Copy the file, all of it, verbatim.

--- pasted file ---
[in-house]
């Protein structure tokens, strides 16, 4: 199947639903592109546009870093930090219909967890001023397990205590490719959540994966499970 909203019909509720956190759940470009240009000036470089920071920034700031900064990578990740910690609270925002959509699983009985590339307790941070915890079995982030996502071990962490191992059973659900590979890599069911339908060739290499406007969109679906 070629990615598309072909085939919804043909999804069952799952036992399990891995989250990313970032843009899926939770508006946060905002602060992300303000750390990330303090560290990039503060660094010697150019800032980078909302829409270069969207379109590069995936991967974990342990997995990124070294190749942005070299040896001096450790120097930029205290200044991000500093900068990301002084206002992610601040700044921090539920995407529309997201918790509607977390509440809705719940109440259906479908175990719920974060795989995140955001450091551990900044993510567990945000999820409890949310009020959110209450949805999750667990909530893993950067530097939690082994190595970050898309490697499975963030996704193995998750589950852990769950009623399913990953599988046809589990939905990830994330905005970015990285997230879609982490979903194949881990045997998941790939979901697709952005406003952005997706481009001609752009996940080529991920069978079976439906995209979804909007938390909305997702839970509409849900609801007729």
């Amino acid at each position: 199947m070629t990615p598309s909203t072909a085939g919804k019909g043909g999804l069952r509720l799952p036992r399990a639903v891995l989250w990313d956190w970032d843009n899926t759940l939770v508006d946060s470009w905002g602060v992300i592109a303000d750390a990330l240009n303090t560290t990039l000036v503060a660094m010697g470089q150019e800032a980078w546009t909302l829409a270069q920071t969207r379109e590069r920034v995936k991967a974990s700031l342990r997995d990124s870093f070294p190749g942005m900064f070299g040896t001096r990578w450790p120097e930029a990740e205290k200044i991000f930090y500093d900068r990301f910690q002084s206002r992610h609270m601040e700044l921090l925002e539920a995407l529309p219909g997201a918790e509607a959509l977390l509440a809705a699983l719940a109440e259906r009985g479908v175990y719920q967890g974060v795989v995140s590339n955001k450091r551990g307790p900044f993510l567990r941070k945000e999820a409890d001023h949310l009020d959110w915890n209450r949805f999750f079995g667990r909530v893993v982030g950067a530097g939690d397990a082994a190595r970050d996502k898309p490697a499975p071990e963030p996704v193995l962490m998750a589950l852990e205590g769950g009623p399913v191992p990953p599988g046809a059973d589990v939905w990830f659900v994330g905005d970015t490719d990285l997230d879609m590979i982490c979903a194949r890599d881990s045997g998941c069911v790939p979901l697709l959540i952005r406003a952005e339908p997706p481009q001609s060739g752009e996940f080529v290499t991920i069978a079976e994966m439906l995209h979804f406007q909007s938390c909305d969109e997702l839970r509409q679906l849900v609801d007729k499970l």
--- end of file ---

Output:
[in-house]
């Protein structure tokens, strides 16, 4: 199947639903592109546009870093930090219909967890001023397990205590490719959540994966499970 909203019909509720956190759940470009240009000036470089920071920034700031900064990578990740910690609270925002959509699983009985590339307790941070915890079995982030996502071990962490191992059973659900590979890599069911339908060739290499406007969109679906 070629990615598309072909085939919804043909999804069952799952036992399990891995989250990313970032843009899926939770508006946060905002602060992300303000750390990330303090560290990039503060660094010697150019800032980078909302829409270069969207379109590069995936991967974990342990997995990124070294190749942005070299040896001096450790120097930029205290200044991000500093900068990301002084206002992610601040700044921090539920995407529309997201918790509607977390509440809705719940109440259906479908175990719920974060795989995140955001450091551990900044993510567990945000999820409890949310009020959110209450949805999750667990909530893993950067530097939690082994190595970050898309490697499975963030996704193995998750589950852990769950009623399913990953599988046809589990939905990830994330905005970015990285997230879609982490979903194949881990045997998941790939979901697709952005406003952005997706481009001609752009996940080529991920069978079976439906995209979804909007938390909305997702839970509409849900609801007729």
């Amino acid at each position: 199947m070629t990615p598309s909203t072909a085939g919804k019909g043909g999804l069952r509720l799952p036992r399990a639903v891995l989250w990313d956190w970032d843009n899926t759940l939770v508006d946060s470009w905002g602060v992300i592109a303000d750390a990330l240009n303090t560290t990039l000036v503060a660094m010697g470089q150019e800032a980078w546009t909302l829409a270069q920071t969207r379109e590069r920034v995936k991967a974990s700031l342990r997995d990124s870093f070294p190749g942005m900064f070299g040896t001096r990578w450790p120097e930029a990740e205290k200044i991000f930090y500093d900068r990301f910690q002084s206002r992610h609270m601040e700044l921090l925002e539920a995407l529309p219909g997201a918790e509607a959509l977390l509440a809705a699983l719940a109440e259906r009985g479908v175990y719920q967890g974060v795989v995140s590339n955001k450091r551990g307790p900044f993510l567990r941070k945000e999820a409890d001023h949310l009020d959110w915890n209450r949805f999750f079995g667990r909530v893993v982030g950067a530097g939690d397990a082994a190595r970050d996502k898309p490697a499975p071990e963030p996704v193995l962490m998750a589950l852990e205590g769950g009623p399913v191992p990953p599988g046809a059973d589990v939905w990830f659900v994330g905005d970015t490719d990285l997230d879609m590979i982490c979903a194949r890599d881990s045997g998941c069911v790939p979901l697709l959540i952005r406003a952005e339908p997706p481009q001609s060739g752009e996940f080529v290499t991920i069978a079976e994966m439906l995209h979804f406007q909007s938390c909305d969109e997702l839970r509409q679906l849900v609801d007729k499970l």